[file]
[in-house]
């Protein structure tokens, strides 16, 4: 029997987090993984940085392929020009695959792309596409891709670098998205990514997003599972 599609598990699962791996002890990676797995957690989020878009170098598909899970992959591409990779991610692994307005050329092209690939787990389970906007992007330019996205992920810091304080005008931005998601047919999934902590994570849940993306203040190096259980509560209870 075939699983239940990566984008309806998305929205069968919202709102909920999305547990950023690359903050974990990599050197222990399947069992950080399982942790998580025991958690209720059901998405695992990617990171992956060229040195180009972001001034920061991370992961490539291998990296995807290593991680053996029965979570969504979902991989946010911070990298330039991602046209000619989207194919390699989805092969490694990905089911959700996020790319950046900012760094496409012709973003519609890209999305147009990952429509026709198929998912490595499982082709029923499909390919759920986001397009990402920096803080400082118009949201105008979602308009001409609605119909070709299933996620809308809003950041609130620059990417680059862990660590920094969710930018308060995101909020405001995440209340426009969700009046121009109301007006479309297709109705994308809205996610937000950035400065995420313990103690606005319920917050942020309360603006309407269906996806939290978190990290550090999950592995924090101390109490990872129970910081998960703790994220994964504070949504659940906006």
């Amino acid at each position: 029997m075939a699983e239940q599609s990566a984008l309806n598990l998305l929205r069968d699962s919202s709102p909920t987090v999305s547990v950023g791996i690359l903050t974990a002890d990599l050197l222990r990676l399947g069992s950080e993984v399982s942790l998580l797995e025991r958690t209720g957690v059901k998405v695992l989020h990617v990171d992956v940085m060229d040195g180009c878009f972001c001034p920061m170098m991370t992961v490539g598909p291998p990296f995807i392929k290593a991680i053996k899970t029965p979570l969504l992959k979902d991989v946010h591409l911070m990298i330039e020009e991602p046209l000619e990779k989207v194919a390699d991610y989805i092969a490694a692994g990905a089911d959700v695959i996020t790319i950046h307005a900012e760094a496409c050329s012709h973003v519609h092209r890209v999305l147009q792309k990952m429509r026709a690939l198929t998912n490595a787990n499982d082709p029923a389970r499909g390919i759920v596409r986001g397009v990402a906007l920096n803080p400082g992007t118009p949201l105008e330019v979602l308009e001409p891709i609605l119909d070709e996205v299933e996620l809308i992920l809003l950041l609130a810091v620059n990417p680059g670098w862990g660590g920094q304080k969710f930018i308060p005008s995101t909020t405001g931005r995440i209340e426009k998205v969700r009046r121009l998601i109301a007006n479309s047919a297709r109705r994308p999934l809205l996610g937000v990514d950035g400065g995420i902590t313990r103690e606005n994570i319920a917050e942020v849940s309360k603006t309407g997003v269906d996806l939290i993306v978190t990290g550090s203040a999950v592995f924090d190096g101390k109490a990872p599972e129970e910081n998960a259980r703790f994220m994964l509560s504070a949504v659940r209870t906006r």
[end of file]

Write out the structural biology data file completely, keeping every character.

[in-house]
């Protein structure tokens, strides 16, 4: 029997987090993984940085392929020009695959792309596409891709670098998205990514997003599972 599609598990699962791996002890990676797995957690989020878009170098598909899970992959591409990779991610692994307005050329092209690939787990389970906007992007330019996205992920810091304080005008931005998601047919999934902590994570849940993306203040190096259980509560209870 075939699983239940990566984008309806998305929205069968919202709102909920999305547990950023690359903050974990990599050197222990399947069992950080399982942790998580025991958690209720059901998405695992990617990171992956060229040195180009972001001034920061991370992961490539291998990296995807290593991680053996029965979570969504979902991989946010911070990298330039991602046209000619989207194919390699989805092969490694990905089911959700996020790319950046900012760094496409012709973003519609890209999305147009990952429509026709198929998912490595499982082709029923499909390919759920986001397009990402920096803080400082118009949201105008979602308009001409609605119909070709299933996620809308809003950041609130620059990417680059862990660590920094969710930018308060995101909020405001995440209340426009969700009046121009109301007006479309297709109705994308809205996610937000950035400065995420313990103690606005319920917050942020309360603006309407269906996806939290978190990290550090999950592995924090101390109490990872129970910081998960703790994220994964504070949504659940906006």
């Amino acid at each position: 029997m075939a699983e239940q599609s990566a984008l309806n598990l998305l929205r069968d699962s919202s709102p909920t987090v999305s547990v950023g791996i690359l903050t974990a002890d990599l050197l222990r990676l399947g069992s950080e993984v399982s942790l998580l797995e025991r958690t209720g957690v059901k998405v695992l989020h990617v990171d992956v940085m060229d040195g180009c878009f972001c001034p920061m170098m991370t992961v490539g598909p291998p990296f995807i392929k290593a991680i053996k899970t029965p979570l969504l992959k979902d991989v946010h591409l911070m990298i330039e020009e991602p046209l000619e990779k989207v194919a390699d991610y989805i092969a490694a692994g990905a089911d959700v695959i996020t790319i950046h307005a900012e760094a496409c050329s012709h973003v519609h092209r890209v999305l147009q792309k990952m429509r026709a690939l198929t998912n490595a787990n499982d082709p029923a389970r499909g390919i759920v596409r986001g397009v990402a906007l920096n803080p400082g992007t118009p949201l105008e330019v979602l308009e001409p891709i609605l119909d070709e996205v299933e996620l809308i992920l809003l950041l609130a810091v620059n990417p680059g670098w862990g660590g920094q304080k969710f930018i308060p005008s995101t909020t405001g931005r995440i209340e426009k998205v969700r009046r121009l998601i109301a007006n479309s047919a297709r109705r994308p999934l809205l996610g937000v990514d950035g400065g995420i902590t313990r103690e606005n994570i319920a917050e942020v849940s309360k603006t309407g997003v269906d996806l939290i993306v978190t990290g550090s203040a999950v592995f924090d190096g101390k109490a990872p599972e129970e910081n998960a259980r703790f994220m994964l509560s504070a949504v659940r209870t906006r």